AnkerWork might not be the first brand you look to for creator microphones, but the M650 is feature-packed and excellent in just about every way.
the good bits
Loaded with clever quality of life touches
Quality dual microphones
Flexible output connection options
Compact charging case
the not so good bits
Noise cancellation can impact audio quality
Slightly shallow vocal performance
AnkerWork M650 Wireless Lavalier Microphone
Say Anker and most people instantly think batteries and power banks, but the household name has a few other forms you might be less familiar with. The AnkerWork sub-brand is a corporate mix of conference cameras and speakerphones, but tucked away are a couple of options for taking out of the office too.
The AnkerWork M650 is an all-in-one wireless microphone solution for streamers and creators. A pair of wearable lavalier mics with a unique mobile receiver, it hits the market as a long overdue challenger for the popular RODE Wireless GO. The Australian brand may have a head start but on paper the M650 has all the attributes to catch up quickly.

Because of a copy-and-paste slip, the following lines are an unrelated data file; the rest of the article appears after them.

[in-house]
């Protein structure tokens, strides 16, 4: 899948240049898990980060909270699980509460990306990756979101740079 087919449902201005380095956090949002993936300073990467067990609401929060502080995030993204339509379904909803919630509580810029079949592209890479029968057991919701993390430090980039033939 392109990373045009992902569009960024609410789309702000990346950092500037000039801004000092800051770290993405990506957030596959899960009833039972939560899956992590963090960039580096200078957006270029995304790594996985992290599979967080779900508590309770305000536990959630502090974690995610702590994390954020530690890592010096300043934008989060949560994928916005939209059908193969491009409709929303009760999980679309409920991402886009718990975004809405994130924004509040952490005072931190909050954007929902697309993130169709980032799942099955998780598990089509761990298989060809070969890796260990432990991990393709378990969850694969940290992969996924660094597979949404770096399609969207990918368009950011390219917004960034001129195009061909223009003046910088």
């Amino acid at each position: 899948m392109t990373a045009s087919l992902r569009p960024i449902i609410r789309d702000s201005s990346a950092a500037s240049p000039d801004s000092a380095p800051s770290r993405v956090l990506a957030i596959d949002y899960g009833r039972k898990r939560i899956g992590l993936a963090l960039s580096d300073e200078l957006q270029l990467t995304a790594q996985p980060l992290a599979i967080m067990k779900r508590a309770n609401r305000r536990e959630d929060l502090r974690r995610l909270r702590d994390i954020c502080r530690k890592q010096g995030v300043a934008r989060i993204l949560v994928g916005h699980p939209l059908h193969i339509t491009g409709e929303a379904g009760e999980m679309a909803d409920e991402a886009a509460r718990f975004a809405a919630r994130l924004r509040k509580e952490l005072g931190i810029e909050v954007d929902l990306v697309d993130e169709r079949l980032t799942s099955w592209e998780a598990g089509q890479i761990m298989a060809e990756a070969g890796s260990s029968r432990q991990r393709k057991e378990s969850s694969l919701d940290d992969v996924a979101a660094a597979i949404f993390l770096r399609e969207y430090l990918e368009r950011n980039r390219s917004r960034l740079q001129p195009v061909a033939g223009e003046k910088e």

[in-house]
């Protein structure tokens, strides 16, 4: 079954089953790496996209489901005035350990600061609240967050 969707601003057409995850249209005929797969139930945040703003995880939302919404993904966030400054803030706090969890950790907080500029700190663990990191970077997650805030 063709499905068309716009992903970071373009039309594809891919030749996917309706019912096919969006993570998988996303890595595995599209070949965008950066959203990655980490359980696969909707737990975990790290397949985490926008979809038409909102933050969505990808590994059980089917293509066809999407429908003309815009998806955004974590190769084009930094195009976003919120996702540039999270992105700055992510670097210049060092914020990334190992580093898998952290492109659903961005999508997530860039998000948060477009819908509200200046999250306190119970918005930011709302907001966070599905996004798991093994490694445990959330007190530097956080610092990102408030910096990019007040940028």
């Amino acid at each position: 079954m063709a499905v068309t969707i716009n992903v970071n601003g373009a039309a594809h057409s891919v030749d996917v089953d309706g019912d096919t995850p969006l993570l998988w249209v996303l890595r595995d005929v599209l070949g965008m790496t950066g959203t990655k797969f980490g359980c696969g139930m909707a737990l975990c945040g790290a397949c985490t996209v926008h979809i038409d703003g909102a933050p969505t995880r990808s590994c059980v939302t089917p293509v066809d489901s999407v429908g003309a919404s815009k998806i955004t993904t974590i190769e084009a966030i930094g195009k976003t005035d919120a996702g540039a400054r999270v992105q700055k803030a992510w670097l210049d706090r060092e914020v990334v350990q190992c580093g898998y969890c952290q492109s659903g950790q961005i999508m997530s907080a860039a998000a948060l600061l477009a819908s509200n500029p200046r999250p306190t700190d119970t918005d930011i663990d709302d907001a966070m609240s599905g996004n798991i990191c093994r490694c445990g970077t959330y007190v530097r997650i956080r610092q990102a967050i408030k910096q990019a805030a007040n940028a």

For a small box, there’s quite a lot to unpack with the AnkerWork M650. A £249.99 price point means the M650 is far from an entry level option, but the inclusions list makes for pleasant reading and it’s nice to see an all-in-one option actually be all-in-one with no hidden extra costs.
The first big tick is there’s two identical microphones included with the M650 as standard. Each is a charming little cookie of a mic, a 45mm disc weighing just 30g with a choice of black or white as the primary colour. I say primary, as regardless of which you choose you’ll find an extra pair of livelier coloured shells in the box.